Before the events at Shechem, Jacob had begged God for a peaceful reception with Esau, and after God granted it, Jacob immediately lied and traveled further away from his family, and, arguably, from God. So when the violence settles in the first verse of Genesis 35, God speaks to Jacob and says, “Get up, go to Bethel, and live there. Build an altar there to the God who appeared to you when you ran away from your brother Esau” (Gen. 35:1).

Jacob first arrived in Bethel in Genesis 28. This is the sacred location where God blessed Jacob and promised him descendants, land, and protection. In Genesis 35, God meets with Jacob again and calls him back home. He sees the destruction that has taken place, the violence both inside and outside of his family, and He draws Jacob back to Him.

Jacob’s deceitfulness and lies led to the violation of Dinah’s body and personhood. And God sees that and speaks against it. 

We have violence all around us. In both subtle and extreme ways, women all over the world feel the crushing pressure of political power on their bodies and their minds every day. The calling of Scripture and the calling of God is to liberation. Some women may never feel that liberation in this lifetime, but all of us are called to know and to act within the realms we influence.

I know of churches in rural Indiana who send groups to Latvia to learn about and contribute to the fight against sex slavery. There are churches in Minneapolis that hold events to heighten awareness of and raise money for groups fighting modern slavery. I know of ministries like Timothy’s Gift that work in women’s prisons to embody God’s love to those women who so easily forget their belovedness. I know women who have devoted their careers to writing grants for domestic violence shelters, so that other women can find solace and protection when fleeing from those closest to them.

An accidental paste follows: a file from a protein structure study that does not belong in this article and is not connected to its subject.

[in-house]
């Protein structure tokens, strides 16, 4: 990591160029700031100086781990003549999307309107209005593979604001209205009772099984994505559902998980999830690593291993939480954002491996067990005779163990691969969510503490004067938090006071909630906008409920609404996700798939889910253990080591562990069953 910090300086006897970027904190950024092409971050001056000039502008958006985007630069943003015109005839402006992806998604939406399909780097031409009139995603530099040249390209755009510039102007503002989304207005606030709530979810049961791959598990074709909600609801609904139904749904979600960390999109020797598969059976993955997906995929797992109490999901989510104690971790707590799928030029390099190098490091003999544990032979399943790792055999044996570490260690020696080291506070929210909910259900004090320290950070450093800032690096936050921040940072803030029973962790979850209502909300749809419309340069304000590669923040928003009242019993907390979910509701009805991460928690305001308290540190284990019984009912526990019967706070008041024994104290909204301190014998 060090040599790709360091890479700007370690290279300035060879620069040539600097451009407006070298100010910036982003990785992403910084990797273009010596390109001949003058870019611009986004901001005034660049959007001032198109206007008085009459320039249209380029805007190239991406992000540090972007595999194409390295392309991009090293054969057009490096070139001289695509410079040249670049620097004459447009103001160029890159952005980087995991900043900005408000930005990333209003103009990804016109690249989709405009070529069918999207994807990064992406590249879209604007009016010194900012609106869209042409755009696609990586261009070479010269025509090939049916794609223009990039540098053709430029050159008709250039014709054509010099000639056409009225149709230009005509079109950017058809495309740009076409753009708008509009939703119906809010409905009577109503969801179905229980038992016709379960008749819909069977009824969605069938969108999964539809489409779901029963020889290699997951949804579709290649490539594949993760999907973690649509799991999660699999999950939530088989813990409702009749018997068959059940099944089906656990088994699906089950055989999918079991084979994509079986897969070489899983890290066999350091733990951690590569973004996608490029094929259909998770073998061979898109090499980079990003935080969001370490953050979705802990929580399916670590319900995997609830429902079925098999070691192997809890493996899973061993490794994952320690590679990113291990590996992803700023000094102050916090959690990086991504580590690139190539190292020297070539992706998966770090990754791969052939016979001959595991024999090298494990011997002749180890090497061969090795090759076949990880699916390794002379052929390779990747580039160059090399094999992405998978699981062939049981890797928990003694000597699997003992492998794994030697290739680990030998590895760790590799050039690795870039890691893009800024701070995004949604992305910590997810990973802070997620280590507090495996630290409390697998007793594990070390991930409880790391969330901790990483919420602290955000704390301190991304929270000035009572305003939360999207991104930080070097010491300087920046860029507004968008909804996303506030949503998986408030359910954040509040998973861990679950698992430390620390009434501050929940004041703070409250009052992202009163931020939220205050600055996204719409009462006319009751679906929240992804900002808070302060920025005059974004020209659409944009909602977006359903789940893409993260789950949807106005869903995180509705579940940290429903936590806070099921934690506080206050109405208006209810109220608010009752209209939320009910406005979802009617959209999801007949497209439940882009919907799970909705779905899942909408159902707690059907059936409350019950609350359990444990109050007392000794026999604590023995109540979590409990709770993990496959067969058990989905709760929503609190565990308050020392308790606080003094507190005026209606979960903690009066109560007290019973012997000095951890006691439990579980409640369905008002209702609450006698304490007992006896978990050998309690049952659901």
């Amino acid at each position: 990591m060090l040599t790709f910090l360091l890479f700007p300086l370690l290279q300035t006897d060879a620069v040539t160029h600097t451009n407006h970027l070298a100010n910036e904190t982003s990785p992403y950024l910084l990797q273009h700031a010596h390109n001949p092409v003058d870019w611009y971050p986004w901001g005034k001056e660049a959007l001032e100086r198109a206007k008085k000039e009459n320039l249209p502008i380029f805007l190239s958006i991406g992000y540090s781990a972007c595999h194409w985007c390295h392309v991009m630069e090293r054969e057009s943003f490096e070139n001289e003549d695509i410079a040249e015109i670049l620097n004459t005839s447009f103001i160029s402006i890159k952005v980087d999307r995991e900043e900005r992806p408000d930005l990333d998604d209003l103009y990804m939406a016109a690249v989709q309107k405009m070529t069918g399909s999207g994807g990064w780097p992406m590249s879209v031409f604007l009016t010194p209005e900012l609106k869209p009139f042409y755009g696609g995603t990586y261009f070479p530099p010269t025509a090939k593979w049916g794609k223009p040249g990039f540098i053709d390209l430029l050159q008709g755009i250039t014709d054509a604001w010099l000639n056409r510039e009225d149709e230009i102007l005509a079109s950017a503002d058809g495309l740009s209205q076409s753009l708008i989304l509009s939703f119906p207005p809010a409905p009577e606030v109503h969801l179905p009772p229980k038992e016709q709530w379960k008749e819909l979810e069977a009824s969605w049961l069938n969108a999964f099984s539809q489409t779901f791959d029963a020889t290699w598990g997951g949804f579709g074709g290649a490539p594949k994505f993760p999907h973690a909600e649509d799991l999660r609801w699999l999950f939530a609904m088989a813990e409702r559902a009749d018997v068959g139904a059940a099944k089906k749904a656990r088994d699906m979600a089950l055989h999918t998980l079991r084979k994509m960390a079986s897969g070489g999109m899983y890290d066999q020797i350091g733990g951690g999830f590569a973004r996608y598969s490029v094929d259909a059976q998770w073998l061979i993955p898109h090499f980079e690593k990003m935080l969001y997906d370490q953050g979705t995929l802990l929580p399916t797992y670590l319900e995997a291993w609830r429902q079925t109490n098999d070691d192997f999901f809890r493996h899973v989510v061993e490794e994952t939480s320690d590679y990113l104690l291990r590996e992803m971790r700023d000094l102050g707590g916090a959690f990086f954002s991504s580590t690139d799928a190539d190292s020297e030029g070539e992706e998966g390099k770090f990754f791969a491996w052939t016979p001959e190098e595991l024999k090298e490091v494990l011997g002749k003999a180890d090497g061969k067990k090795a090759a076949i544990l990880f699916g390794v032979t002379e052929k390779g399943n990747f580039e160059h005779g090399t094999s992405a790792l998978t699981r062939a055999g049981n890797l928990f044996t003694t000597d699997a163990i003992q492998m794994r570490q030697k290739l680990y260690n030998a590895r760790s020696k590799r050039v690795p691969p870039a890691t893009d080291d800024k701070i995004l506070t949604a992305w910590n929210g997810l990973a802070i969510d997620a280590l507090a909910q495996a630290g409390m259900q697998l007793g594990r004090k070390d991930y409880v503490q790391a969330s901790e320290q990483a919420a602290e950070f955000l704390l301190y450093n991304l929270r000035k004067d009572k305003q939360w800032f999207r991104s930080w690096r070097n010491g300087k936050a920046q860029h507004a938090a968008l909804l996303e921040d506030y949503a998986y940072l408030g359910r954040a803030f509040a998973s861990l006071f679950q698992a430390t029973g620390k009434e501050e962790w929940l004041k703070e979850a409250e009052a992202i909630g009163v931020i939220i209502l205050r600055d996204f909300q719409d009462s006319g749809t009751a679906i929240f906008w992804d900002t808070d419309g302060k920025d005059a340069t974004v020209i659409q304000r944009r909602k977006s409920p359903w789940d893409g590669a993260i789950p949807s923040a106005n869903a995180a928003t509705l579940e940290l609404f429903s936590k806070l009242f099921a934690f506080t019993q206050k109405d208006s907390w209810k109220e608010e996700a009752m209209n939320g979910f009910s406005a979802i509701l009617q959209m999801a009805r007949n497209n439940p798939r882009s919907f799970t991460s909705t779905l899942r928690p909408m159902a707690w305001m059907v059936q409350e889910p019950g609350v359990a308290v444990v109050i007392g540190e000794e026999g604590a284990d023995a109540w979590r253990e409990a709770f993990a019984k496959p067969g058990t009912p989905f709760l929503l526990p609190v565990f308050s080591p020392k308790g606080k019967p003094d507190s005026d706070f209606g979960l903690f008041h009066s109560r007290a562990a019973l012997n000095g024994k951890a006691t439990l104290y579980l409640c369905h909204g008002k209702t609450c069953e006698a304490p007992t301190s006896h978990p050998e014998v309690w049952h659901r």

These women and organizations have listened to the call of God, have realized the gifts they have, and have engaged them in an effort to end violence and bring peace and reconciliation among all of God’s people and creation. And that’s our call today. 

If nothing else, the story of Dinah teaches us about how our actions impact those around us. And so may we pray today the prayer of Saint Francis, which calls us not only to God, but also to each other:

“Lord, make me an instrument of thy peace.
Where there is hatred, let me sow love;
Where there is injury, pardon;
Where there is doubt, faith;
Where there is despair, hope;
Where there is darkness, light;
Where there is sadness, joy.”

May we find in ourselves today the attributes of love, pardon, faith, hope, light, and joy, and may we use those to come home to God, and to empower our world.

Another Women’s Day

woman photo

Yesterday was International Women’s Day, and I was busy reflecting on a post that had nothing to do with women’s rights. Frankly, I didn’t feel very compelled to write about how awesome women are on International Women’s Day — the world pretty much had that covered. I would prefer to write about the strength, dignity, and fortitude of half our population everyday; so I am deeming today, March 9th, “Another Women’s Day.”